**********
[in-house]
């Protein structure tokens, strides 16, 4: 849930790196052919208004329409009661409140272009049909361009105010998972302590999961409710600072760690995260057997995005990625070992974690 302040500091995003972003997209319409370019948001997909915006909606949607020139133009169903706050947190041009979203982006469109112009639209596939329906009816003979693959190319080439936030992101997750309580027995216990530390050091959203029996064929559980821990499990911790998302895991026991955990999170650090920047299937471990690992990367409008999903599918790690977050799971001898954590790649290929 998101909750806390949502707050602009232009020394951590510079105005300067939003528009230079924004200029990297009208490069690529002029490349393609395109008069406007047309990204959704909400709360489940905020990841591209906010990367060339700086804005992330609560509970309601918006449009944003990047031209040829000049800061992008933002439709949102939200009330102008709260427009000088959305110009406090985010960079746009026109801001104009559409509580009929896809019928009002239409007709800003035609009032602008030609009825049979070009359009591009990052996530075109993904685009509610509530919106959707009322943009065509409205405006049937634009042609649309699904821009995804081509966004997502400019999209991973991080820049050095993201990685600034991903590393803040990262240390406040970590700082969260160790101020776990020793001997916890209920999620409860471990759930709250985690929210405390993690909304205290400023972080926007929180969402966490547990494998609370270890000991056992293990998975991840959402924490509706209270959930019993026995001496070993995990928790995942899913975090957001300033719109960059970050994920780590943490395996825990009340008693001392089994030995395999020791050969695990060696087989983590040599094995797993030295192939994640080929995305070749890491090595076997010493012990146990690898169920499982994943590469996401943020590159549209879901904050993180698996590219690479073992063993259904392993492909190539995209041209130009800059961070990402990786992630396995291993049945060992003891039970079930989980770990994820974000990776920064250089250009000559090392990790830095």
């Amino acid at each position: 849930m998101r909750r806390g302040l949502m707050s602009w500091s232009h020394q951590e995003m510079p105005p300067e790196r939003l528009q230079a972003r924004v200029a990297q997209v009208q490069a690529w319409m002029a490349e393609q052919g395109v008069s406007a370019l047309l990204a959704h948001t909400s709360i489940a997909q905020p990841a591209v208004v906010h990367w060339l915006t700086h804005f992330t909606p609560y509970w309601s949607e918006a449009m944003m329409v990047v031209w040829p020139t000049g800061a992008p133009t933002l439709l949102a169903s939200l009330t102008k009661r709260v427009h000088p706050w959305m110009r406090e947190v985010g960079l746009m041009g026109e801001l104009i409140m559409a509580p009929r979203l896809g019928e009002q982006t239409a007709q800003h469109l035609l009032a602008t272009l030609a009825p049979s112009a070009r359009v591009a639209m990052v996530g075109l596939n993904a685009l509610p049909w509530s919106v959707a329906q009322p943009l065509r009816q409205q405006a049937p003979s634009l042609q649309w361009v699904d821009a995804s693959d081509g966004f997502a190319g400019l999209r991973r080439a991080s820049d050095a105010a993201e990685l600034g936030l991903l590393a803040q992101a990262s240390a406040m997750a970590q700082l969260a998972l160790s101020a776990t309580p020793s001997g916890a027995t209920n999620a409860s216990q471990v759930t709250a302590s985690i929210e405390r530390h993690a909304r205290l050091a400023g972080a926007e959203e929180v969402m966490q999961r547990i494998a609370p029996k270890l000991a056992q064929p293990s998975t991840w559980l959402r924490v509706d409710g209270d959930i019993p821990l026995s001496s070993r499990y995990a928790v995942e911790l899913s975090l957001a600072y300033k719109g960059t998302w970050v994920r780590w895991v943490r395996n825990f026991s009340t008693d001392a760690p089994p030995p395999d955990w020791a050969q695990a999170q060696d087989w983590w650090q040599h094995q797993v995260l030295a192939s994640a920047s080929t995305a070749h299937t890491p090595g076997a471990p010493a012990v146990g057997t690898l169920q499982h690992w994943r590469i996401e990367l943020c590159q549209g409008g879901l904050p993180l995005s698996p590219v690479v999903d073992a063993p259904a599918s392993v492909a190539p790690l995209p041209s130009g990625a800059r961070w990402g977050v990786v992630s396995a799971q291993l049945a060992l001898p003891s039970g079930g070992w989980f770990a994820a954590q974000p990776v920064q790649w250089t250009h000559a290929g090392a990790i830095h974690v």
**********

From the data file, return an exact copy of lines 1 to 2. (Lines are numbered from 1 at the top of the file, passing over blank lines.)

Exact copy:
[in-house]
């Protein structure tokens, strides 16, 4: 849930790196052919208004329409009661409140272009049909361009105010998972302590999961409710600072760690995260057997995005990625070992974690 302040500091995003972003997209319409370019948001997909915006909606949607020139133009169903706050947190041009979203982006469109112009639209596939329906009816003979693959190319080439936030992101997750309580027995216990530390050091959203029996064929559980821990499990911790998302895991026991955990999170650090920047299937471990690992990367409008999903599918790690977050799971001898954590790649290929 998101909750806390949502707050602009232009020394951590510079105005300067939003528009230079924004200029990297009208490069690529002029490349393609395109008069406007047309990204959704909400709360489940905020990841591209906010990367060339700086804005992330609560509970309601918006449009944003990047031209040829000049800061992008933002439709949102939200009330102008709260427009000088959305110009406090985010960079746009026109801001104009559409509580009929896809019928009002239409007709800003035609009032602008030609009825049979070009359009591009990052996530075109993904685009509610509530919106959707009322943009065509409205405006049937634009042609649309699904821009995804081509966004997502400019999209991973991080820049050095993201990685600034991903590393803040990262240390406040970590700082969260160790101020776990020793001997916890209920999620409860471990759930709250985690929210405390993690909304205290400023972080926007929180969402966490547990494998609370270890000991056992293990998975991840959402924490509706209270959930019993026995001496070993995990928790995942899913975090957001300033719109960059970050994920780590943490395996825990009340008693001392089994030995395999020791050969695990060696087989983590040599094995797993030295192939994640080929995305070749890491090595076997010493012990146990690898169920499982994943590469996401943020590159549209879901904050993180698996590219690479073992063993259904392993492909190539995209041209130009800059961070990402990786992630396995291993049945060992003891039970079930989980770990994820974000990776920064250089250009000559090392990790830095």